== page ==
Rank those items in terms of priority; you have the "must haves," the "these would be nice, but" and the "I can put this out and toss it later."

7. Remember, this is a marathon process, not a sprint.

Your experience in all the constituency building continues during the give and take of collective bargaining—opening proposals are that and subject to change/modification.

The opening proposals, just that, don’t show all your cards, keep some fuel in reserve.

8. Formal negotiations, breakout sessions and back-door communications.

What happens at the table if you reach the inevitable stalemate, go to breakout.

Rework, modify and go back with an alternate proposal, keeping in mind your ultimate needs. Make sure your colleagues are available at quick notice to provide data.

9. Union Membership dues and constituent needs.

All Unions need to sustain their existence through member dues.

In the end the union needs an agreement that they can sell to their constituents and maintain their membership. Remember that they are moved by this need to get to "a deal."

Union contracts?

One of the most important benefits of coming together with your colleagues to form a union is gaining the clarity and security of a union contract. Having one means knowing exactly what is expected of you at work, and what you can expect from your employer in return. A union contract is a written agreement between the employer and the employees that details the terms and benefits in a clear and legally-binding way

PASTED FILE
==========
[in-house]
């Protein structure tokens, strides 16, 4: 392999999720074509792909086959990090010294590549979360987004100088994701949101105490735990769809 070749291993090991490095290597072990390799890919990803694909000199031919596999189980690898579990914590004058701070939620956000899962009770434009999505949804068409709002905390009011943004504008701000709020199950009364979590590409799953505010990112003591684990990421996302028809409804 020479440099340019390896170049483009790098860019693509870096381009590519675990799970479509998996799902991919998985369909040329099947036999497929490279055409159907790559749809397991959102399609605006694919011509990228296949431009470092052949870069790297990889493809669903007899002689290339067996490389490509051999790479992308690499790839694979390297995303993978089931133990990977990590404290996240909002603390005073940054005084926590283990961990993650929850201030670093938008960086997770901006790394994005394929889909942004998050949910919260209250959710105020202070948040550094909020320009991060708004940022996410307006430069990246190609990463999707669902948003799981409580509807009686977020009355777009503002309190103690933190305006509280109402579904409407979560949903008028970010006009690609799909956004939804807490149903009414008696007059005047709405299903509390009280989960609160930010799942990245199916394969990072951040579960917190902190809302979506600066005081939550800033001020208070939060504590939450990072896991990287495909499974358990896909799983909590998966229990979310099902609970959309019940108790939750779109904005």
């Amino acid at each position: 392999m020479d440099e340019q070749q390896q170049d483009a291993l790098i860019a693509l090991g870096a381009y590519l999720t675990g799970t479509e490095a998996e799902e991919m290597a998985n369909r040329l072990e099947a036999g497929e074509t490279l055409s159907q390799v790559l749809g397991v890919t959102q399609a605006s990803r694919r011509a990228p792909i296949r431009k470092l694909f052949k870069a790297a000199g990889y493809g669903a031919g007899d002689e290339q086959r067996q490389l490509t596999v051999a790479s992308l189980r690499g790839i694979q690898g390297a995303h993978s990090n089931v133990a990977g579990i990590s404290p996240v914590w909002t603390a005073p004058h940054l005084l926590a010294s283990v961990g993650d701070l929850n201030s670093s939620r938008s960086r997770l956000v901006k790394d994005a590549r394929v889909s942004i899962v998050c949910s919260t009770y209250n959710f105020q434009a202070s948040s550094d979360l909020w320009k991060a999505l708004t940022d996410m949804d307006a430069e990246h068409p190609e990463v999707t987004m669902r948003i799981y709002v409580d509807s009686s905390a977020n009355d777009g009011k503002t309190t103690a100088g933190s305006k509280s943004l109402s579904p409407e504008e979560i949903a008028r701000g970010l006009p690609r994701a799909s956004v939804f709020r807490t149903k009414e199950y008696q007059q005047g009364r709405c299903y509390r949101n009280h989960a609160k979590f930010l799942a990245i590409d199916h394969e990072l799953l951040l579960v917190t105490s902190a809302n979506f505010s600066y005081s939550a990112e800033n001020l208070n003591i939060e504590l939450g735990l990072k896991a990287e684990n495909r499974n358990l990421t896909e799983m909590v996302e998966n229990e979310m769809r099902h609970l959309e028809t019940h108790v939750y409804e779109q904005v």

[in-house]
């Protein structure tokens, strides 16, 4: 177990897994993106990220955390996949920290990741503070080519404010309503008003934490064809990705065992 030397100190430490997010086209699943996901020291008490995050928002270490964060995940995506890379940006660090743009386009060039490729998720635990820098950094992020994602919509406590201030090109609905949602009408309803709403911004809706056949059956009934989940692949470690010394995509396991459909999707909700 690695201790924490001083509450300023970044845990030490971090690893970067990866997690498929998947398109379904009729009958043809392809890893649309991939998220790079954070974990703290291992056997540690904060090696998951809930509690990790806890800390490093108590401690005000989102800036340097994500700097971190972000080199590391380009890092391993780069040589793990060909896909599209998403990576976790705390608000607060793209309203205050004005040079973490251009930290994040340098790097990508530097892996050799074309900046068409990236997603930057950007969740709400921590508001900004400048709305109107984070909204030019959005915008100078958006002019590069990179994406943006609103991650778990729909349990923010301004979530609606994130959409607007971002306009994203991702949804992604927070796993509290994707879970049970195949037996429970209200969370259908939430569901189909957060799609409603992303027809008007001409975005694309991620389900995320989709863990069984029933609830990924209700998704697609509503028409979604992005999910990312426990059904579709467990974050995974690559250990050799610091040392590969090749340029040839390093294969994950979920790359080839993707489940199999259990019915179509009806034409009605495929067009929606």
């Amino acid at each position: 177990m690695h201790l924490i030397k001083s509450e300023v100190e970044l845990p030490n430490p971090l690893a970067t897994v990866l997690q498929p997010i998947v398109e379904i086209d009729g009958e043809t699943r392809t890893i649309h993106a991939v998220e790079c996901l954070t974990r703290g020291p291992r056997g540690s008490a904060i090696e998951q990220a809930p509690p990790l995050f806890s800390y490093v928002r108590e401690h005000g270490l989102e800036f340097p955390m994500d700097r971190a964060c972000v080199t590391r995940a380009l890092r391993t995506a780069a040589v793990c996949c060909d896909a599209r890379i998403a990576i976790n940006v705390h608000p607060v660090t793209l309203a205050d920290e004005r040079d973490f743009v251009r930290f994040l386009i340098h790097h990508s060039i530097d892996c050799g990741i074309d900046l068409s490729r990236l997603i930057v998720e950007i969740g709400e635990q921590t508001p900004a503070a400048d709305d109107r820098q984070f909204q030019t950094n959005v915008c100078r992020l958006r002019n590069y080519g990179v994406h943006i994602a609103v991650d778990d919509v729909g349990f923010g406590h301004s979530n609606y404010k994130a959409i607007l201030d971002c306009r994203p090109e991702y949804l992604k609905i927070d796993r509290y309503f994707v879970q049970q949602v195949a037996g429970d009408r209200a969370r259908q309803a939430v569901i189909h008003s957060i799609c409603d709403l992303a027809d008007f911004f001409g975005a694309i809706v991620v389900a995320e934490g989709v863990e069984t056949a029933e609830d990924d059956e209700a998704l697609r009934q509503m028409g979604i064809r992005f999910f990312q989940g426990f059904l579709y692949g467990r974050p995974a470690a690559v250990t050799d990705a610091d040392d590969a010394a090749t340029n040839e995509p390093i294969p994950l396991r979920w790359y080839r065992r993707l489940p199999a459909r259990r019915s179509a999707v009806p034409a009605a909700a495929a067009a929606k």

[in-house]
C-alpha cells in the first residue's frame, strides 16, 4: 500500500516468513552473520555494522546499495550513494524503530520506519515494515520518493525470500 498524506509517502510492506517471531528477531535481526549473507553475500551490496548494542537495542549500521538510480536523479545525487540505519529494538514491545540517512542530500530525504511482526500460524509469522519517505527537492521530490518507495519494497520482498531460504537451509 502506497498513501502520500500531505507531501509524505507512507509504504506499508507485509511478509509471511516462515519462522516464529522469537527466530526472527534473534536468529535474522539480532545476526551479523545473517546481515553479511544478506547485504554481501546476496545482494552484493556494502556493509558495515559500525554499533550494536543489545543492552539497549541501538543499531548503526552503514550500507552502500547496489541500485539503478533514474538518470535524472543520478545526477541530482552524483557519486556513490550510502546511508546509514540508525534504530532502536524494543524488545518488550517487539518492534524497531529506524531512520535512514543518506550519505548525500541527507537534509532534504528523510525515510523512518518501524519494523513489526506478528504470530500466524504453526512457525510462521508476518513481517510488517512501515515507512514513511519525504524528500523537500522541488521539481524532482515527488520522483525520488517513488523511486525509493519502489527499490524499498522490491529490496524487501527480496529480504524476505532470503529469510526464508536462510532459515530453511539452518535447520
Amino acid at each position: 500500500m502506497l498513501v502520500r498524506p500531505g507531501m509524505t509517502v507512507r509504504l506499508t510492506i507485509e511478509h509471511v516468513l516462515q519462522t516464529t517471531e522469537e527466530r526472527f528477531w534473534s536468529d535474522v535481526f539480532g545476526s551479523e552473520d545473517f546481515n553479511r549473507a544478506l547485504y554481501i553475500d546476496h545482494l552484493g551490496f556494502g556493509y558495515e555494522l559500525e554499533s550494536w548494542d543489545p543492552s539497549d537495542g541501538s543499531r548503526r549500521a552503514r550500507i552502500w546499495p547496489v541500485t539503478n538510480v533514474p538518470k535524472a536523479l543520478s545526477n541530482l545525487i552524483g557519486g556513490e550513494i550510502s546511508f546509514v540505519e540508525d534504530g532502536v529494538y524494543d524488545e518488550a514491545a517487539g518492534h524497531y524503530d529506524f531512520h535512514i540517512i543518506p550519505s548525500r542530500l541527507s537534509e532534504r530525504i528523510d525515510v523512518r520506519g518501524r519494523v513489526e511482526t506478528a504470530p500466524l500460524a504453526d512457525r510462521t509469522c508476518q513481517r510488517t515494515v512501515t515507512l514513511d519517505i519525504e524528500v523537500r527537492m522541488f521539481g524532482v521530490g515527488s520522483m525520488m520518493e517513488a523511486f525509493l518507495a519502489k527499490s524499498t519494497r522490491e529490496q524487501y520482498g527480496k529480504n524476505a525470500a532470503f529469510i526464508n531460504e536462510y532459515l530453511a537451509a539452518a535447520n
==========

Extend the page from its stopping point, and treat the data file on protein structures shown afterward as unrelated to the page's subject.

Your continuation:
How to negotiate a union contract?

But how does a contract get written to begin with? The negotiation process can look slightly different from company to company and industry to industry, but here’s what’s generally involved:

You and your coworkers decide together that you want a contract.

Contracts typically expire after 3-4 years (depending on what length of time you and the company agree on together), so many times negotiations begin when an old contract is getting ready to expire. Alternatively, you and your coworkers could have just organized your workplace and this could be your first time sitting down with the company. All of the employees covered under the same contract are called a “bargaining unit.”

You come together to determine what you want to discuss with your employer.

Most discussions begin by starting with what you have now then building upon it, but you are only limited by what you and your coworkers can dream up together. Items up for discussion during negotiations are anything you want to address in your workplace, including, but not limited to: